Political news is a disease – stay away from the news. I’ve given that advice over and over. It does not entertain or educate or enlighten. Unless you plan to do something about it, reading about a tragedy on the other side of the globe will only depress you. Yet I have a confession to make. I am addicted to presidential politics.
It started slowly in 2007. I read a column here and there. I checked out Bill Richardson’s web site. I drifted by instapundit and dailykos (no, I’m not linking to them) to see what the right-and-left-wingers were saying, but just once a week. I gave my mother (a hardcore political junkie) a hard time for her addiction to americablog. But I was harboring a secret. I was cruising one political website and news site after another, looking for a quick and cheap fix. I didn’t care about the consequences, I needed THE NEWS.
Of course after months of furtively reading political news I realize it (a) didn’t even vaguely change my thoughts on who to vote for and (b) didn’t come close to educating, enlightening or even entertaining me. It’s a sad state of affairs to admit you’re addicted to something which doesn’t even really give you pleasure. I hate the whole sordid business of presidential politics but I just can’t look away. The personal-finance-blogosphere loves to give opinions on money, but the leadership of this country determine so much of how we save and how we spend that – in a sense – no personal finance issue should be more important than VOTING. Disagree? What if the next president changes the tax rate on capital gains? That would affect your savings strategy. What if they rescind Roth accounts’ tax-free status? What if they decide to heavily tax gas to subsidize public transportation? There are a million possibilities that impact our lives far more than “should I clip coupons”?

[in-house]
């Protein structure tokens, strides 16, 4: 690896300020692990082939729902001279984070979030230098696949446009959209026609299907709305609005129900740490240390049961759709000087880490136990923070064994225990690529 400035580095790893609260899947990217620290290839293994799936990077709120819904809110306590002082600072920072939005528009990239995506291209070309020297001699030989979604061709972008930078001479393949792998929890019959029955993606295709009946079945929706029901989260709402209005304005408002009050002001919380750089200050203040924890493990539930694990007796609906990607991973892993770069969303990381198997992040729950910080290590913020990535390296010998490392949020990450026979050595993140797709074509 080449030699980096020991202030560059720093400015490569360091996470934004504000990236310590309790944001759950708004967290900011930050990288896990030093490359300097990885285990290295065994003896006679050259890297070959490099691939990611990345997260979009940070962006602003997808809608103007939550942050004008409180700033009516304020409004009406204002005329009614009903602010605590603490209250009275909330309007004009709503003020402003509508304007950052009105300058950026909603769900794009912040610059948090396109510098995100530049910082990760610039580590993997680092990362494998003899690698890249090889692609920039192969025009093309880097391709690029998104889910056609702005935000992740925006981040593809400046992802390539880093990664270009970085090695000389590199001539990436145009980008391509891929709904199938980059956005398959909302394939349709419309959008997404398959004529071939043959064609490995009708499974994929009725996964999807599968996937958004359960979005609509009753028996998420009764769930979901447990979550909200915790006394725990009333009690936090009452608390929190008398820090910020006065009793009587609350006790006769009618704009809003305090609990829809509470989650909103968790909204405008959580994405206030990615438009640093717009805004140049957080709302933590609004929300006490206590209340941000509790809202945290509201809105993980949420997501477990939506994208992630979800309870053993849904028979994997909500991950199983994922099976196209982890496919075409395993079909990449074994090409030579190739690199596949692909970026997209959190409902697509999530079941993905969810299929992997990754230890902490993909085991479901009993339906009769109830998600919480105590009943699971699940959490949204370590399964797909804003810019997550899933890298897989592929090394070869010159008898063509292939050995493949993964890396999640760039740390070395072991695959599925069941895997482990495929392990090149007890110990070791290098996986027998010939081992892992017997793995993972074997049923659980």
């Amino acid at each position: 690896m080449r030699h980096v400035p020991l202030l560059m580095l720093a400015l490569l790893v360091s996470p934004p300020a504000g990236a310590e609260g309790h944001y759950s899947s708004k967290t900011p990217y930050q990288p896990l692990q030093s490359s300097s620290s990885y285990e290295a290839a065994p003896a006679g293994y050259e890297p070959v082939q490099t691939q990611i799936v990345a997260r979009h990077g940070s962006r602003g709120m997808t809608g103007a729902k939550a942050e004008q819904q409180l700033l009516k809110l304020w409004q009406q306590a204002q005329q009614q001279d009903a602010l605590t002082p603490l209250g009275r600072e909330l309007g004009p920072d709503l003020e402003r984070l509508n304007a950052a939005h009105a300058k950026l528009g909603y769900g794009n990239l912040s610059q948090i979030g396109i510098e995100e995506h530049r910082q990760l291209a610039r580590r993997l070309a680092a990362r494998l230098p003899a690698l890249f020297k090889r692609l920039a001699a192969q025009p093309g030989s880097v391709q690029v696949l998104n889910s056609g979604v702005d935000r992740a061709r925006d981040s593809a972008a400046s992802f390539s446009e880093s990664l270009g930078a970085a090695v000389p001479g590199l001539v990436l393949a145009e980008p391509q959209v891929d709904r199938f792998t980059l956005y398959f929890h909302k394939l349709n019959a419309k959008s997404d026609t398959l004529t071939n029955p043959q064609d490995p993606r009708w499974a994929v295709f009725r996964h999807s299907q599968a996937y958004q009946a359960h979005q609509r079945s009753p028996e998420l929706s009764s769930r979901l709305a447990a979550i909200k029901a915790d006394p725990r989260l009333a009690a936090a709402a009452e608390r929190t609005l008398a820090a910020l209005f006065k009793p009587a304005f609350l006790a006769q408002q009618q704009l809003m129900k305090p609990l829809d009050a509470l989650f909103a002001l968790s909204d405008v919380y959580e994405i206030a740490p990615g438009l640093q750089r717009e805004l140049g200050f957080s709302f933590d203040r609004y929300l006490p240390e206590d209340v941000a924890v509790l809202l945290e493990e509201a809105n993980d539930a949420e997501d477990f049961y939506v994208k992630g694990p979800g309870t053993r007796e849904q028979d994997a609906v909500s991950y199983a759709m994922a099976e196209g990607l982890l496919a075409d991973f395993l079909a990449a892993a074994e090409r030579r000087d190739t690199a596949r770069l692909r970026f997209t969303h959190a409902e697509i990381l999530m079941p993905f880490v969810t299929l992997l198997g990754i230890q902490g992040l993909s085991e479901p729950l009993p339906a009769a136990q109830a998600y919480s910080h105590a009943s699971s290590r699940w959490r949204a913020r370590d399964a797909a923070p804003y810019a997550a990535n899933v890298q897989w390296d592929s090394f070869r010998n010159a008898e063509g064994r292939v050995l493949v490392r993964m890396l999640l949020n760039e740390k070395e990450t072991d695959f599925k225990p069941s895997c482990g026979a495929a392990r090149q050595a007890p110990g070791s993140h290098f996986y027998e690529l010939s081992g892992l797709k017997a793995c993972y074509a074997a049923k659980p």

regret, shame and recovery
I am ashamed. I waste a lot of time I could be writing, or reading something fun or entertaining or educational or even just silly. I read about McCain’s latest angry jab at Obama, or Obama’s latest platitude about “coming together.” I spend 10 minutes thinking about voting for Nader or Barr or writing in myself and then go back to reading about the latest congressional idiocy.
I have a problem. I need help. I have to give up presidential politics. Nothing I hear between now and November is going to change my mind, because I already distrust and fear both candidates and the American political systems. I will leave you with this horrible sobering thought: I am almost 40 years old, and this is the first time since I was an eligible voter that my presidential ballot will not have the name “Bush” or “Clinton” on it… and that’s only by a narrow margin.
And just in case anyone is wondering about my political affiliation, it is simple: anti-incumbent. It’s the only way to go, if you ask me.